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October 13, 2019

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Nevada forces drugmakers to reveal insulin pricing, profits

Sandoval signs insulin bill

Mick Akers

Gov. Brian Sandoval speaks before signing Senate Bill 539, which requires pharmaceutical companies to disclose the list prices they set and profits they make on insulin, on June 15, 2017, at the opening of the Culinary Health Center in Las Vegas.

After a long road to passage, Senate Bill 539, which creates transparency in prescription drugs used to treat diabetes, was signed into law by Gov. Brian Sandoval on Thursday.

Sandoval vetoed the original bill, in what he called a difficult decision, because of a clause that would have mandated drug makers to provide public notice 90 days ahead of any changes in insulin prices.

“That could actually increase prices because they’re not going to disclose their lowest price — they’ll disclose their higher price,” Sandoval said at the Culinary Health Center’s grand opening, where he signed the bill. “Then some of the providers may hold onto those drugs until the prices increase, which could create a drug shortage.”

The initial veto weighed heavily on Sandoval, he said, noting that his grandfather had diabetes. Sandoval said he saw the effects the disease had on his grandfather before he died.

“I knew the bill could be better,” he said. “It’s my responsibility as a governor to make sure we’re adopting the best possible policy that we can. When you’re seeking transparency on the entire supply chain, you don’t want that transparency just on one piece. You want it as far as it can go, and that’s why I vetoed the bill.”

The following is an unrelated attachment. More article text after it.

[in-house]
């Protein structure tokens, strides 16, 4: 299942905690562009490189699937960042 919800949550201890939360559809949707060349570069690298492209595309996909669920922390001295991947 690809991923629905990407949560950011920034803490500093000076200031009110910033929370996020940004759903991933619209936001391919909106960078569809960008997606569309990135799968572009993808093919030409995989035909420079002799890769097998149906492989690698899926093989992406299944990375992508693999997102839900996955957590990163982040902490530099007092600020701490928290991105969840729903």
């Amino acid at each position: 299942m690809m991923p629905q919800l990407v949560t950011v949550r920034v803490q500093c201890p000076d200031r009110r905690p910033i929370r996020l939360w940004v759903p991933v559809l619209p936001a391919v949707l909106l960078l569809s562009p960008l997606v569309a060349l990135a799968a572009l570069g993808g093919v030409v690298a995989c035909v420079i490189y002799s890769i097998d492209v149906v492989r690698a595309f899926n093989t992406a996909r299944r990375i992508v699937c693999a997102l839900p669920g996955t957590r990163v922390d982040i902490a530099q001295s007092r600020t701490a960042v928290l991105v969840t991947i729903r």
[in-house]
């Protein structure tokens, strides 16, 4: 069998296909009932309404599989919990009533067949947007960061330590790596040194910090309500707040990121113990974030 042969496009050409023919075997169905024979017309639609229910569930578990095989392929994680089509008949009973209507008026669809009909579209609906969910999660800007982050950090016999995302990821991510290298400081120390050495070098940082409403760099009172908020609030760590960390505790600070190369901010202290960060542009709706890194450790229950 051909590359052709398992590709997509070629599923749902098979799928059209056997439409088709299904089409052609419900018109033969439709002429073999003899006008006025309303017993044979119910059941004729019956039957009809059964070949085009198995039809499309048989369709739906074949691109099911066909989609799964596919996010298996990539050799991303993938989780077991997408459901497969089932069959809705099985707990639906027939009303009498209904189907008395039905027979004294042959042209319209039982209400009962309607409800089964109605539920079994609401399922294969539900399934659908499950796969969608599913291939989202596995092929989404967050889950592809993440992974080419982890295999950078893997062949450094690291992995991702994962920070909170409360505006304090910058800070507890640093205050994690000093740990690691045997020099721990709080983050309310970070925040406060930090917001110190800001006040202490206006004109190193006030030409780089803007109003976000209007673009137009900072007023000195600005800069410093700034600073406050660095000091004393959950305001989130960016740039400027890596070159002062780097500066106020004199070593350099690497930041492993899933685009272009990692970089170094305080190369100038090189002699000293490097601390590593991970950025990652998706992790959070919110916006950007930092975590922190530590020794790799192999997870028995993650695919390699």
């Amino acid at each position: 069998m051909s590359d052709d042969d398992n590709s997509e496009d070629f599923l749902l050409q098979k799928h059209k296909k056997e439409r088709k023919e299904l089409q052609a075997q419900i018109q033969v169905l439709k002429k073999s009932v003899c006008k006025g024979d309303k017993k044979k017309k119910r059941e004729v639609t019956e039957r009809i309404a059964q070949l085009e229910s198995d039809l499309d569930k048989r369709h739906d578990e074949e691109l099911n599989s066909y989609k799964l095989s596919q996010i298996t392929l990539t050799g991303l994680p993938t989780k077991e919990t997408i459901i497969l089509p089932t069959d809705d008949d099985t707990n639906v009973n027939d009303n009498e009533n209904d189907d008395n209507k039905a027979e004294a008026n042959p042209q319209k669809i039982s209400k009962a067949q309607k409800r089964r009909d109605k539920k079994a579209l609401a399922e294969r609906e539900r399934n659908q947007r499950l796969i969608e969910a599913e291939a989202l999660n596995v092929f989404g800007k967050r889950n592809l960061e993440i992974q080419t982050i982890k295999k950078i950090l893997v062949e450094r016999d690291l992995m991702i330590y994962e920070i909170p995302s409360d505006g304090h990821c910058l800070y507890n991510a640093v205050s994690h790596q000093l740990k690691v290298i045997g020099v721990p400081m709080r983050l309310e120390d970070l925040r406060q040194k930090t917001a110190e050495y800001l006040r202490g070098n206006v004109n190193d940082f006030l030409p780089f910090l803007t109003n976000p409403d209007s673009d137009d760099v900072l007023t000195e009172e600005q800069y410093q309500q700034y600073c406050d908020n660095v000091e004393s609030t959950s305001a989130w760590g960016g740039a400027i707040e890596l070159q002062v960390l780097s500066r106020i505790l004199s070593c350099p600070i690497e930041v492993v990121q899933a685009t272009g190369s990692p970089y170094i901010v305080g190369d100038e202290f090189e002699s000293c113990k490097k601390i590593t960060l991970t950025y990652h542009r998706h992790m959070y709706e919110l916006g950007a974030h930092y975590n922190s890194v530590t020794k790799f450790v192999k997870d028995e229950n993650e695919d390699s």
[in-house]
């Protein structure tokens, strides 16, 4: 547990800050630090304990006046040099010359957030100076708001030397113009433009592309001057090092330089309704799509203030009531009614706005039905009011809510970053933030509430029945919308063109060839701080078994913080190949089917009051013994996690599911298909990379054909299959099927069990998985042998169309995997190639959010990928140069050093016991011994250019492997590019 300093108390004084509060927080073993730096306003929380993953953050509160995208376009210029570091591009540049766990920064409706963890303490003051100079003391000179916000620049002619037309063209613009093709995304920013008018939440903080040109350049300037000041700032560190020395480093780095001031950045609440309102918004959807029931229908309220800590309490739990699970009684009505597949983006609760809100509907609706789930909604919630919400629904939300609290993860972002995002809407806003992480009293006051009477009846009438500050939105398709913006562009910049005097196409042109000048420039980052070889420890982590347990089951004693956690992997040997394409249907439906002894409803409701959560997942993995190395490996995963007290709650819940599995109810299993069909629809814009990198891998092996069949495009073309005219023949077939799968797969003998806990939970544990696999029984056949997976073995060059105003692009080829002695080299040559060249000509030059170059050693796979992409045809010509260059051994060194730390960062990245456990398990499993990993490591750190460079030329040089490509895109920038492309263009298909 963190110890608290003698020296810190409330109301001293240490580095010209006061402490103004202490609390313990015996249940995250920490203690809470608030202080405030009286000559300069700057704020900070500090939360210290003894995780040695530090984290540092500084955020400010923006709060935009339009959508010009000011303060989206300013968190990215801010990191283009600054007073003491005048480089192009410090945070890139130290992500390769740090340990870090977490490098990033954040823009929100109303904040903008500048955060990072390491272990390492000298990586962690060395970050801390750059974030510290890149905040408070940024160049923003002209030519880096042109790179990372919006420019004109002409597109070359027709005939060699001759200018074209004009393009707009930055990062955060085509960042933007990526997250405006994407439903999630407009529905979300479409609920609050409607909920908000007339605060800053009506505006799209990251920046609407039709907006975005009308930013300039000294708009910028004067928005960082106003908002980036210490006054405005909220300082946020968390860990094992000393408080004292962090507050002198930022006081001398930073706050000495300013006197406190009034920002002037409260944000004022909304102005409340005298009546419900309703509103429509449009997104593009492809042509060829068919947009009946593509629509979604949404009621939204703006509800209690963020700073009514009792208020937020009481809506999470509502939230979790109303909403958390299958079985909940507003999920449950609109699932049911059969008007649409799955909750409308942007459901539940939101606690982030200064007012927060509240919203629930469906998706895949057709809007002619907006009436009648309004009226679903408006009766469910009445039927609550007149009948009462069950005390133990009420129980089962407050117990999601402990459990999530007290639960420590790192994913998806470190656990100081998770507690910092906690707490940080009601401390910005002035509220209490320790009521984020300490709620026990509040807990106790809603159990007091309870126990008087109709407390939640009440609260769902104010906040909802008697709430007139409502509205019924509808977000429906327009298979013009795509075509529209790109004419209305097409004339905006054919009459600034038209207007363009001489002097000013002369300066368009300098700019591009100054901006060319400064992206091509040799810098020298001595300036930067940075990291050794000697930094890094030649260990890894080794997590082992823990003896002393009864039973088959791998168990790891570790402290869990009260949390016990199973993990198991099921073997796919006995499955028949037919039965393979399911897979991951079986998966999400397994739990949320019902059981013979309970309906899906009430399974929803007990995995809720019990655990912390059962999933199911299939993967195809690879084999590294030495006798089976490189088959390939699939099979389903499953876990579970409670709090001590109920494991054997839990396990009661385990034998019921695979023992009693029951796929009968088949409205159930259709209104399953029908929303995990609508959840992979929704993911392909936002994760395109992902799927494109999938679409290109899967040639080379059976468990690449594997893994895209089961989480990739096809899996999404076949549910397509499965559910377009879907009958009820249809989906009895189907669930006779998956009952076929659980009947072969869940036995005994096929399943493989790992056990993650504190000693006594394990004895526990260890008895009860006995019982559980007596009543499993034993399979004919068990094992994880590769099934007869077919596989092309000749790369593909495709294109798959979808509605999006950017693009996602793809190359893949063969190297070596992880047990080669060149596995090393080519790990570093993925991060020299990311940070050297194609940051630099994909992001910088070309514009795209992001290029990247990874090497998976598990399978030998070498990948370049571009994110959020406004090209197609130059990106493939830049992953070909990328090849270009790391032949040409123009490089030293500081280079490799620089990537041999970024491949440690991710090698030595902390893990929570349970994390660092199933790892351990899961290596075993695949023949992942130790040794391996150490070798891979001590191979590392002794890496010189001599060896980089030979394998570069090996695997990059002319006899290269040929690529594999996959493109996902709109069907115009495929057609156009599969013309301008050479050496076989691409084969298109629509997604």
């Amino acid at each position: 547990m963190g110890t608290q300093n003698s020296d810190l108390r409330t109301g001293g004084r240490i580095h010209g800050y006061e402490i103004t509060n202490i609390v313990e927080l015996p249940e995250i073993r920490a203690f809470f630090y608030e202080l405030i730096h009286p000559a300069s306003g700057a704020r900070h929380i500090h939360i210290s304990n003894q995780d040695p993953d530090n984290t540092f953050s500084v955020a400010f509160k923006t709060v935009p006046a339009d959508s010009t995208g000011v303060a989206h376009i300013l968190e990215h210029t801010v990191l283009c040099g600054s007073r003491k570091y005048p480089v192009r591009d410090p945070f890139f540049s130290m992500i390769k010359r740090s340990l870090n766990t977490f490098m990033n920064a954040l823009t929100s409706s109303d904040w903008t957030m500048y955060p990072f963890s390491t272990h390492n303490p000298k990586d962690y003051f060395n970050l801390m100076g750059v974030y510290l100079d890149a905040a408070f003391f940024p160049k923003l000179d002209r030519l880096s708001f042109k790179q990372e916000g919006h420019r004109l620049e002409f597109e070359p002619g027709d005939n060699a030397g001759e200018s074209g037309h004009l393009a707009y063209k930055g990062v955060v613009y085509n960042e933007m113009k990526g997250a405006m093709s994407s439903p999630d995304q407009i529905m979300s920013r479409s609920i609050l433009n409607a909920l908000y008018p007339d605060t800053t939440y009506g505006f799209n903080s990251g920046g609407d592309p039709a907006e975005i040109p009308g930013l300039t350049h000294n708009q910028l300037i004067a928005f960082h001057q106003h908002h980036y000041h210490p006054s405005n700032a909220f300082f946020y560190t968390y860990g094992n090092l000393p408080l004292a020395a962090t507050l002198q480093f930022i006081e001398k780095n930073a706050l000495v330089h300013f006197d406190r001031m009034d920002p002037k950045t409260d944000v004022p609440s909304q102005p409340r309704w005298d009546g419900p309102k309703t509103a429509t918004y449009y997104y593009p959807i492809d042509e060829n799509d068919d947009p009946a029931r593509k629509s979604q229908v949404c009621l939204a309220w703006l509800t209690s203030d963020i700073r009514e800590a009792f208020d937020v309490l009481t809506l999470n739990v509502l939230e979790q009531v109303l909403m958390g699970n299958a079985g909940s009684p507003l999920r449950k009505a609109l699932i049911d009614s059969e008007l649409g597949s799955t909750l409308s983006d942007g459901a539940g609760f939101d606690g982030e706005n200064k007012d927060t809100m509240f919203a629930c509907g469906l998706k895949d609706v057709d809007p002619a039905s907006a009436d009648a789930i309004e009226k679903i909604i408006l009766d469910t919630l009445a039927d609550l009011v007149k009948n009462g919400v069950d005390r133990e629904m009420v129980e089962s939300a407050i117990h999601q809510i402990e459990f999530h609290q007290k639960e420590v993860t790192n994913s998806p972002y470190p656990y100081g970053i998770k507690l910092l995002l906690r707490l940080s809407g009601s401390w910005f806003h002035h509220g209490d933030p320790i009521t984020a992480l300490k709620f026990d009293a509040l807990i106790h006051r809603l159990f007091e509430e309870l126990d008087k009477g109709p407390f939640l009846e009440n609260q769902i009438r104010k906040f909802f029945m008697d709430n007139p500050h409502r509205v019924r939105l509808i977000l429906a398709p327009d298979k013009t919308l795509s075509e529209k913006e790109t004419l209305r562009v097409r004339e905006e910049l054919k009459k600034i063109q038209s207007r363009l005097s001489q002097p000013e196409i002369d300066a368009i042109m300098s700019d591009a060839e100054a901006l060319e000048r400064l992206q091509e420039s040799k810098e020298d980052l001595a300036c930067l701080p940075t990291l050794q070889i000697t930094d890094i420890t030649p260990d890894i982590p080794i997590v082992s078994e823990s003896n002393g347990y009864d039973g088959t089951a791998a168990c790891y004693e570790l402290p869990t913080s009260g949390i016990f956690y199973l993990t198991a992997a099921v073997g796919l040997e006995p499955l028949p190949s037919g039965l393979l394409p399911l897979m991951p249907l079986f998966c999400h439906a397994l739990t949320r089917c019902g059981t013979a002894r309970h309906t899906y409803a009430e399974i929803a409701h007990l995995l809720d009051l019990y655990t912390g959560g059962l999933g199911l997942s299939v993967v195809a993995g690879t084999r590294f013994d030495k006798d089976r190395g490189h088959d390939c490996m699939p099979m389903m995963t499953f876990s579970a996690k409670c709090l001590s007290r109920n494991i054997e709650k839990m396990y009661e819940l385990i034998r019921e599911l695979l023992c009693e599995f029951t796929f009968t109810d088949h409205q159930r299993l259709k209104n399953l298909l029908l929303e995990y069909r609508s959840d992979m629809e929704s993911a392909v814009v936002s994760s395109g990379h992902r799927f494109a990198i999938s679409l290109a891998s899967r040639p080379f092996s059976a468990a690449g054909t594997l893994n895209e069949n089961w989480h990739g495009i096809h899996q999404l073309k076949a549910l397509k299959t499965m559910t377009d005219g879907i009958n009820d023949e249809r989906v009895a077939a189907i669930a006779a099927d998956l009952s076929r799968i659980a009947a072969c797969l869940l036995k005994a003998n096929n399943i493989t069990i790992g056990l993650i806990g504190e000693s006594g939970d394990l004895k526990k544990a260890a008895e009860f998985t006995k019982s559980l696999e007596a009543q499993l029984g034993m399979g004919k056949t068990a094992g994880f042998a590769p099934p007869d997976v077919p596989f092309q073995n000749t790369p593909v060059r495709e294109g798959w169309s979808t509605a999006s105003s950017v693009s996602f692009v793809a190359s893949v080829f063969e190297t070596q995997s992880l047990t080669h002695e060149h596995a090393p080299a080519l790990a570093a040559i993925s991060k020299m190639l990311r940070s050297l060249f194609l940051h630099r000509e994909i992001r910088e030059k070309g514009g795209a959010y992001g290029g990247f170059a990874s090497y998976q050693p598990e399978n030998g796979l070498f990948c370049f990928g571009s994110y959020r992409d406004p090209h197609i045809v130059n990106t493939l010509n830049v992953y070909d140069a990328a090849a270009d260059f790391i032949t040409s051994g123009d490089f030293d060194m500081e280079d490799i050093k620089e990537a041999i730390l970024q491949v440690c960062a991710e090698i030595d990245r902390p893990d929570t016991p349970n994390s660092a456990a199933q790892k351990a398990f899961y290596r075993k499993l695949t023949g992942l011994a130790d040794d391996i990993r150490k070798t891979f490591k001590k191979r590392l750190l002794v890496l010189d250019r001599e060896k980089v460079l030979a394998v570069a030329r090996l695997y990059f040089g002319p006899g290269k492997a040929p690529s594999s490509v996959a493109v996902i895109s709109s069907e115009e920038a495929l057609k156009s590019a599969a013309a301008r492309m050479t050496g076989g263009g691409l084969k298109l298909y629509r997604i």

Sen. Yvanna Cancela, D-Las Vegas, the original bill’s sponsor, credited the passage of the revised bill, the first of its kind in the U.S., to those who told legislators about their experiences with diabetes.

“This bill would not have happened it were not for all of you being brave enough and having the courage to tell your stories and highlight how devastating and how difficult this disease can be,” Cancela said. “This bill is really by you and for you.”

Sandoval said he was pleased to sign SB539, calling it one of the most important bills of the session and a model for other states.

“This (SB539) was a bill that was very hard fought and debated in the legislative section and very meaningful for diabetes patients,” he said. "It’s going to be a model, I’m told, for the rest of the country and something that is going to be replicated in other states.”

Discussion on the bill was ongoing until Sandoval signed the bill at 12:19 p.m. Opponents said trade secrets, necessary to manufacturers’ success, would no longer be protected.

The threat of legal action lingers, but Sandoval said deleting the three-month disclosure period for price increases significantly lowered that risk.

Senate Bill 325

Sandoval also signed Senate Bill 325 into law, expanding Medicaid and the Children’s Health Insurance Program benefits to immigrant children who have been in the U.S. less than five years.

Nevada was one of 10 states in the U.S. that had yet to enact a similar law. Federal regulations state that an immigrant has to wait for five years from the day they enter the U.S. to obtain the health benefits, and Sandoval was happy to be a part of that.

“It makes me proud as a governor to be able to serve the Nevada family and make sure everybody is taken care of instead of having to wait five years,” he said. “This is another important step in our state to make sure that the whole Nevada family is taken care of.

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